"Now Mimsie, we'll have to get you together and up off the floor."

Just then, Mrs. Gertrude Rolfe burst in, full of the news. Oddly, her husband was one of the golfers who had come upon Dr. Woodger's remains, but he hadn't succeeded in informing his wife. That is, he had come home very excited and babbling incoherently. The babbling had continued, off and on, for several hours, and it was only when Mrs. Rolfe saw the paper that she realized what it was all about.

After Mrs. Rolfe had settled in with coffee and chocolates, Mary gave her sister and Ruth a look. There seemed to be an implicit agreement that it would be better to get away and leave Mrs. Rolfe in charge. She was, after all, quite good at saying, "Isn't it awful".

The Chinese restaurant was run by long-time American citizens who spoke to customers a curious pidgin which they thought would convince Americans of their authenticity. It was a perfect fit for Ruth and Lucy. They ordered by saying, "Me likee Moxie", and were answered by "You likee muchee muchee chow mein?" Since the procedure was always the same, it hardly mattered who said what.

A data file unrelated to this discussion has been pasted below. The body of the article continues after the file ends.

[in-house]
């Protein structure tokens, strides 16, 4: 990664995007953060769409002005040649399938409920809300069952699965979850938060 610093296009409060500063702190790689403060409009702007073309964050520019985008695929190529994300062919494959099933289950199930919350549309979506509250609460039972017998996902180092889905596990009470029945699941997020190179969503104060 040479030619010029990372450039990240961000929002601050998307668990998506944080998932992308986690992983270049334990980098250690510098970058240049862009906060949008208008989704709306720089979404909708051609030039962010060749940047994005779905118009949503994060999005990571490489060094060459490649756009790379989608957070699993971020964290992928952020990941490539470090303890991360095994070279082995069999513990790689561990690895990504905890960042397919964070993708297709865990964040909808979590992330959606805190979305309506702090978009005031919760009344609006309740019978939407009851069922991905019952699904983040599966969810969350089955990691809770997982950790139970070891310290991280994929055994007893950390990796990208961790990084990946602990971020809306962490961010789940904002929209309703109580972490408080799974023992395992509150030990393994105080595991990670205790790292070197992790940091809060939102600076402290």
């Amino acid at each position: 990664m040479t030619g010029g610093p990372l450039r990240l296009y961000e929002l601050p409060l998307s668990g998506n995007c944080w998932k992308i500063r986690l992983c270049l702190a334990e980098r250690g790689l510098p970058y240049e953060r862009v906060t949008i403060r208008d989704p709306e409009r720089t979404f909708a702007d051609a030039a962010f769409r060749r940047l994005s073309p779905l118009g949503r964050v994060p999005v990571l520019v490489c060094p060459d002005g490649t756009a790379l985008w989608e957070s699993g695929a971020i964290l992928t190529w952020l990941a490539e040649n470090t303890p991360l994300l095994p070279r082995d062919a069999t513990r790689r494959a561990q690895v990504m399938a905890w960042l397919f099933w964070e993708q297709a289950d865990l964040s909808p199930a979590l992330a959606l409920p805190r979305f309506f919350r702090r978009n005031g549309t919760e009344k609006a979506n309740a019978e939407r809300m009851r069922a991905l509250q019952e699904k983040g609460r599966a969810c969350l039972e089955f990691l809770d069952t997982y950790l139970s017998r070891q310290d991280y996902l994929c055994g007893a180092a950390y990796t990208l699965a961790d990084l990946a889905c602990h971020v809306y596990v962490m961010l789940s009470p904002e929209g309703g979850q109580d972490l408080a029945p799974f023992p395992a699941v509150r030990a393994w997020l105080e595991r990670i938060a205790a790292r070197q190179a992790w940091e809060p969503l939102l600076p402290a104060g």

Once they had sat down Mary said,

"I always hated him. I'm glad he's dead."

Lucy replied,

"He wasn't a bad golfer, except that he tried to muscle every shot."

"He tried to muscle everything and everyone."

Ruth said,

"It seems from the reports that there aren't any suspects."

Lucy, assuming a detective expression, said,

"There may be footprints or tire tread marks."

"If the murderer has any sense, he'll get rid of his shoes and tires."

"But, really, who could it have been?"

"Someone who knew his habits, and was out there laying for him."

"Sure. But he was the sort of man lots of people hated."

Mary concluded,

"Anyway, our problem is dealing with Mother."

Ruth replied,

"She won't be able to settle down until she knows whether your father is coming back. We should find him and find out."